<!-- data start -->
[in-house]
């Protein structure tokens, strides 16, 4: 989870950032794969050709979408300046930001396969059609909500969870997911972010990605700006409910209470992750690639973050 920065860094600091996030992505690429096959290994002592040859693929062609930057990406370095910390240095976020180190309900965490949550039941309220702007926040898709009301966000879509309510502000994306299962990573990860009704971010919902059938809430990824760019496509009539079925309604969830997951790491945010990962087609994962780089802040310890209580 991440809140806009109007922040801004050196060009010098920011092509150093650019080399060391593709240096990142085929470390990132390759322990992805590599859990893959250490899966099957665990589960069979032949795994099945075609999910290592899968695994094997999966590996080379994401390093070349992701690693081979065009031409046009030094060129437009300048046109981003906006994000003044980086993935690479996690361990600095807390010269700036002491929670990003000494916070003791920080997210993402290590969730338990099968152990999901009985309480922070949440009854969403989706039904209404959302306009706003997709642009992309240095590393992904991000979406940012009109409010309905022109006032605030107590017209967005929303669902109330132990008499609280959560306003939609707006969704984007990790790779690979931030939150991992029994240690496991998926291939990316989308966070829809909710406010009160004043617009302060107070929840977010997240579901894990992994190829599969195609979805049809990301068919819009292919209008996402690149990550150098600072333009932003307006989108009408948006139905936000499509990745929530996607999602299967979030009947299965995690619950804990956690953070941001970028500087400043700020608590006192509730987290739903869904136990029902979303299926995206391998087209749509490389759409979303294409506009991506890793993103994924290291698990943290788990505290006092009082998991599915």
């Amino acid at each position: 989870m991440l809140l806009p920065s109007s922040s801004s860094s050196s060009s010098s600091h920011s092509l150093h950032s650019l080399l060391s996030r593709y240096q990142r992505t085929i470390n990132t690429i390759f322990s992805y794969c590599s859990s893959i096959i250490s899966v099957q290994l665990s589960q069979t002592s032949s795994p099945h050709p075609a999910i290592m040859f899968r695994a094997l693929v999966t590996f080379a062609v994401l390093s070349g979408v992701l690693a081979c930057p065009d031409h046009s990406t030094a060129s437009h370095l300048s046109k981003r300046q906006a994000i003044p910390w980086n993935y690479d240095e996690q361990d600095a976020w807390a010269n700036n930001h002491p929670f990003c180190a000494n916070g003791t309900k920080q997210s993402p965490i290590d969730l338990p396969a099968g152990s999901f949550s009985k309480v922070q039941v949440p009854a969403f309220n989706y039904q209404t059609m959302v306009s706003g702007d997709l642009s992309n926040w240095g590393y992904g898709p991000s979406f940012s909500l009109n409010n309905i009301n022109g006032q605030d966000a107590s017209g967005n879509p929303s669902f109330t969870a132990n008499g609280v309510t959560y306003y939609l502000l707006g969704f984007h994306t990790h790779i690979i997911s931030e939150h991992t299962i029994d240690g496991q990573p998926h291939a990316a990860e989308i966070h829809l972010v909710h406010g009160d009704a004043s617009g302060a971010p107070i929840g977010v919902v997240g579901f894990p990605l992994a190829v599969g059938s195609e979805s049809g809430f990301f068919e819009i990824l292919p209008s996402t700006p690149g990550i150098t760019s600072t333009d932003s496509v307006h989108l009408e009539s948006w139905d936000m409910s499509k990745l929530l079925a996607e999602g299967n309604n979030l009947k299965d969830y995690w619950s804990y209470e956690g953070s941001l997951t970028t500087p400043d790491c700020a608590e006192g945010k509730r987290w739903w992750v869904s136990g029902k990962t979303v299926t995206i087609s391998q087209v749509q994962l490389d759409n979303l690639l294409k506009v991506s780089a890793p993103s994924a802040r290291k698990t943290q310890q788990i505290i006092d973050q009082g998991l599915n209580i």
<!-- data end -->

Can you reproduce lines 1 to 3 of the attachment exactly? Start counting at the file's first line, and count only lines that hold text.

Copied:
[in-house]
């Protein structure tokens, strides 16, 4: 989870950032794969050709979408300046930001396969059609909500969870997911972010990605700006409910209470992750690639973050 920065860094600091996030992505690429096959290994002592040859693929062609930057990406370095910390240095976020180190309900965490949550039941309220702007926040898709009301966000879509309510502000994306299962990573990860009704971010919902059938809430990824760019496509009539079925309604969830997951790491945010990962087609994962780089802040310890209580 991440809140806009109007922040801004050196060009010098920011092509150093650019080399060391593709240096990142085929470390990132390759322990992805590599859990893959250490899966099957665990589960069979032949795994099945075609999910290592899968695994094997999966590996080379994401390093070349992701690693081979065009031409046009030094060129437009300048046109981003906006994000003044980086993935690479996690361990600095807390010269700036002491929670990003000494916070003791920080997210993402290590969730338990099968152990999901009985309480922070949440009854969403989706039904209404959302306009706003997709642009992309240095590393992904991000979406940012009109409010309905022109006032605030107590017209967005929303669902109330132990008499609280959560306003939609707006969704984007990790790779690979931030939150991992029994240690496991998926291939990316989308966070829809909710406010009160004043617009302060107070929840977010997240579901894990992994190829599969195609979805049809990301068919819009292919209008996402690149990550150098600072333009932003307006989108009408948006139905936000499509990745929530996607999602299967979030009947299965995690619950804990956690953070941001970028500087400043700020608590006192509730987290739903869904136990029902979303299926995206391998087209749509490389759409979303294409506009991506890793993103994924290291698990943290788990505290006092009082998991599915």
């Amino acid at each position: 989870m991440l809140l806009p920065s109007s922040s801004s860094s050196s060009s010098s600091h920011s092509l150093h950032s650019l080399l060391s996030r593709y240096q990142r992505t085929i470390n990132t690429i390759f322990s992805y794969c590599s859990s893959i096959i250490s899966v099957q290994l665990s589960q069979t002592s032949s795994p099945h050709p075609a999910i290592m040859f899968r695994a094997l693929v999966t590996f080379a062609v994401l390093s070349g979408v992701l690693a081979c930057p065009d031409h046009s990406t030094a060129s437009h370095l300048s046109k981003r300046q906006a994000i003044p910390w980086n993935y690479d240095e996690q361990d600095a976020w807390a010269n700036n930001h002491p929670f990003c180190a000494n916070g003791t309900k920080q997210s993402p965490i290590d969730l338990p396969a099968g152990s999901f949550s009985k309480v922070q039941v949440p009854a969403f309220n989706y039904q209404t059609m959302v306009s706003g702007d997709l642009s992309n926040w240095g590393y992904g898709p991000s979406f940012s909500l009109n409010n309905i009301n022109g006032q605030d966000a107590s017209g967005n879509p929303s669902f109330t969870a132990n008499g609280v309510t959560y306003y939609l502000l707006g969704f984007h994306t990790h790779i690979i997911s931030e939150h991992t299962i029994d240690g496991q990573p998926h291939a990316a990860e989308i966070h829809l972010v909710h406010g009160d009704a004043s617009g302060a971010p107070i929840g977010v919902v997240g579901f894990p990605l992994a190829v599969g059938s195609e979805s049809g809430f990301f068919e819009i990824l292919p209008s996402t700006p690149g990550i150098t760019s600072t333009d932003s496509v307006h989108l009408e009539s948006w139905d936000m409910s499509k990745l929530l079925a996607e999602g299967n309604n979030l009947k299965d969830y995690w619950s804990y209470e956690g953070s941001l997951t970028t500087p400043d790491c700020a608590e006192g945010k509730r987290w739903w992750v869904s136990g029902k990962t979303v299926t995206i087609s391998q087209v749509q994962l490389d759409n979303l690639l294409k506009v991506s780089a890793p993103s994924a802040r290291k698990t943290q310890q788990i505290i006092d973050q009082g998991l599915n209580i």